In my work as a certified running coach, I train a surprising number of distance runners who also have circulation problems in the fingers and toes.

Therefore, choosing between running gloves vs mittens is often much more of an “experiment of one” rather than following general guidelines for what to wear running in different temperatures.

If you have a lot of exposed skin when running in freezing temperatures, I highly recommend putting Vaseline on your cheeks, nose, and lips to prevent frostbite and windburn.

Even though the sun is lower in the sky and sunlight is less direct in the winter, you should still wear sunscreen when running in the winter, particularly if snow is on the ground as snow reflects sunlight and can increase the risk of sunburn.

Running sunglasses can be helpful. I have even seen some runners wear ski goggles when running in blizzard conditions to help shield the eyes and provide even more protection for the face.

A person running in the heat.

What Type Of Clothing Is Best For Running In Hot And Humid Weather?

When you are deciding what to wear for summer running or running in warm weather, it is also important to pay attention to the humidity.

The heat index is a measure of the real feel of the air, combining the air temperature with the relative humidity.

There are different preferences in terms of the best running shorts.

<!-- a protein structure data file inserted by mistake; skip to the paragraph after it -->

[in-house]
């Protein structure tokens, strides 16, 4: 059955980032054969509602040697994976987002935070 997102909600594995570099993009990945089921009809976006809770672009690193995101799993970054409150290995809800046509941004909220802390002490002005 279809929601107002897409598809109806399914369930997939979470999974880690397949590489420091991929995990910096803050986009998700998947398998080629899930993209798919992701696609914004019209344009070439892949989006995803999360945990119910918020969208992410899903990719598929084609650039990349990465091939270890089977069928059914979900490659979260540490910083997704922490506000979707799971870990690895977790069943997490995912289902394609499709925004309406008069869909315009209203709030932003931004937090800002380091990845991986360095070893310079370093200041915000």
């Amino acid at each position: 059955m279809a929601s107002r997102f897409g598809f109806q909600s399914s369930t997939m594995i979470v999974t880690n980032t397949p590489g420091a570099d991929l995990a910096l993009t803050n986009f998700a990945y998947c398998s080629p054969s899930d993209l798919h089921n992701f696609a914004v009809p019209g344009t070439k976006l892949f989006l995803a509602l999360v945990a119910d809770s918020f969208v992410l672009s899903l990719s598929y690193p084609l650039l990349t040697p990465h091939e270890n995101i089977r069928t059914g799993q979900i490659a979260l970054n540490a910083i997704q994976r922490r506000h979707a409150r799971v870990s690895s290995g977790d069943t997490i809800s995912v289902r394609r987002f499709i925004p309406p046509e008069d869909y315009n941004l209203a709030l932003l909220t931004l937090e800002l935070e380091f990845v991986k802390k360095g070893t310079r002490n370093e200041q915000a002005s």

If you are prone to chafing on your inner thighs, wearing compression shorts as your standalone running shorts or underneath other athletic shorts can help protect your skin. 

However, most runners find that something like Body Glide or Vaseline can be enough to prevent inner thigh chafing with lined running shorts.

Lined running shorts have a built-in brief that functions like underwear, so you don’t have to wear running underwear.

For summer running, you can wear a sleeveless or short-sleeved shirt.

A sweat-wicking short-sleeved top is better for warm weather than a regular cotton T-shirt, so look for moisture-wicking performance fabrics such as merino wool or synthetic fabrics like polyester or nylon.

People running in the heat.

Besides the running clothing considerations for summer running, it is equally important to wear sunscreen and a visor or running cap to protect your skin from UV rays.

For trail running, insect repellent or bug spray can also be a trick to help keep nagging mosquitoes and horseflies from bothering you on your run.

The best running clothing for temperatures in the 40s and 50s Fahrenheit will depend on whether you tend to overheat or prefer more layers while running.

Most running coaches recommend wearing running tights or capris below 45°F, though some runners still prefer to wear running shorts and then more layers on the top.

A moisture-wicking base layer such as a sleeveless top with a breathable, sweat-wicking long-sleeved shirt can help keep your body comfortable without feeling weighed down by heavy layers.